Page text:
|Topic Review (Newest First)|
|06-04-2019 06:47 PM|
|Spockster||Been happy with the Shindengen F20A MOSFET, wiring was easy.|
|06-04-2019 01:31 PM|
MY basic thoughts are if it passes the on bench testing, then the next test that needs to be done is on the bike in operation.
if it fails bench testing, its not gonna pass operational testing (or if it does for some reason 'work', it wont for long)
|06-04-2019 01:18 PM|
Originally Posted by Spockster View Post
|06-03-2019 07:36 PM|
|Spockster||Ohm testing for the R/R is in the repair manual.|
|06-03-2019 06:25 PM|
Yes and no ... Using a continuity tester you can check to see if the rectifier is working correctly, but without an electronics testing bench it'd be hard to test the regulator aspect.
You should be able to get current from all stator connections to positive dc pin, but no current from positive dc pin to stator connections. Similarly, you should be able to pass current from the dc negative to all stator connections, but not the reverse.
|06-03-2019 05:27 PM|
|mmart||Ah ok, great explanation. Feel like I’m back in tech school. (Scary I remember that stuff). I’m guessing other than seeing the result which is the wires cooked, there’s no real way to test that because mostly everything you mentioned is internal to the RR|
|06-03-2019 04:49 PM|
Originally Posted by mmart View Post
The shunting/dumping happens on the 3 phase side. The R/R detects the ouput voltage on the DC legs, and if the desired output is exceeded, then it causes semiconductors (wired in parallel to the rectifying diodes) between the legs of the 3 phase input to act as resistors, allowing some of the current to flow directly from higher voltage phases to the lower voltage phases (they are neither ground, nor neutral. they are just different phases). This drops the voltage of the waveform being rectified.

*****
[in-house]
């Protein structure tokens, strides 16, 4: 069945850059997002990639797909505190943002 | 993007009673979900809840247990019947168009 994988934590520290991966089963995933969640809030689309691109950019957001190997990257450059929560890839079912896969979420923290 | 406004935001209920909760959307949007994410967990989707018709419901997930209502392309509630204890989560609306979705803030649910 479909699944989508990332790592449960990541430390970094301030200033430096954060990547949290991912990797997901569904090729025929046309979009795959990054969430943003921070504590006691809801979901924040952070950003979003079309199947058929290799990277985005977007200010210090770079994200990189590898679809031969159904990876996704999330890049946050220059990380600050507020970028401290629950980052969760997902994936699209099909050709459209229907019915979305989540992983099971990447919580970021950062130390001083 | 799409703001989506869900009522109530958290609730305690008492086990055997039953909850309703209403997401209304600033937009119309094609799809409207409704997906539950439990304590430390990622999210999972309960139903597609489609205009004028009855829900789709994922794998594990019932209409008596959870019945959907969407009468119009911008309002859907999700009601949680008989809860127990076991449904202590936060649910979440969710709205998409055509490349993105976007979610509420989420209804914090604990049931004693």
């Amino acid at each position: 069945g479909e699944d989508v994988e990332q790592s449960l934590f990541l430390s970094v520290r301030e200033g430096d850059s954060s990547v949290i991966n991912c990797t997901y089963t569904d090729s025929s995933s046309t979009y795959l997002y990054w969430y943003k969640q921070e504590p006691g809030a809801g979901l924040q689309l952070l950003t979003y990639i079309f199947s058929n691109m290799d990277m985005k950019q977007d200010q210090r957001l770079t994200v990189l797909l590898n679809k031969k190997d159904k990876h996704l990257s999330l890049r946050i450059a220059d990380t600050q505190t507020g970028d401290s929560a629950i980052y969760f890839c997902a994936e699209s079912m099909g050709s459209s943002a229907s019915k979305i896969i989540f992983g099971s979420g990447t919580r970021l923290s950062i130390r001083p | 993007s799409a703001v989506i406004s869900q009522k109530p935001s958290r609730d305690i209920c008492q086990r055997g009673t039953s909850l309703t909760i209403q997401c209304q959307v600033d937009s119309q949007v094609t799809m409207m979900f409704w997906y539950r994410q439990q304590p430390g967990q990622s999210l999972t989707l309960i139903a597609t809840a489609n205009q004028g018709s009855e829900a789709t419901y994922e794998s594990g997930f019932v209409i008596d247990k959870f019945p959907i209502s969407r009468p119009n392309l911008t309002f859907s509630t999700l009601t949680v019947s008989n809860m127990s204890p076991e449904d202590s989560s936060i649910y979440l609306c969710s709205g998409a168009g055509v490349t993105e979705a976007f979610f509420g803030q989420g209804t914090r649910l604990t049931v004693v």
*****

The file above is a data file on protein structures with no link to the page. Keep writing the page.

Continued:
Regarding the OP's overheating wires:
The semiconductor (either thyristor or mosfet) doing the shunting generates heat when it acts as a resistor, so R/Rs get hot when the stator is generating more energy than the bike is using. They overheat and blow out when they cannot release enough of that heat to the environment. (Too much current through the resistors, or not enough cooling). Mosfets generate less heat when shunting since they are more 'fast switches' than resistors, so they don't suffer heat-death as easily.
If the R/R is incorrectly sensing too high a voltage, it will effectively drop it's internal resistance to 0, shorting the windings of the stator together, melting the yellow wires, and likely overheats the insulation on the stator windings, leading to a failed/shorted stator.
A R/R can also fail such that a diode can incorrectly pass current in reverse, which is a short between the positive and negative of the battery, melting the DC harness.
|06-03-2019 07:51 AM|
|mmart||Shunts across phases?? Explain what you mean there. Because the the 3 phases of the stator hit diodes in the rectifier, diodes pass current in one direction only and block the one side of each alternating current coming in, which in electronics is “rectification” then based on load the regulator portion “dumps” unused current to the ground or common. You can call it shunting if you’d like. Anything but “shorting” to ground works.|
|06-03-2019 02:51 AM|
|Thorn||That's what I thought, TonyO, but wasn't sure since everyone keeps saying the regulator "dumps to ground" instead of "shunts across phases" or whatever the appropriate term would be. Thanks for the clarification that the two systems are not sharing some sort of floating neutral/ground.|
|06-02-2019 06:33 PM|
|mmart||Tried to respond to your PM Rwhipple but could not|
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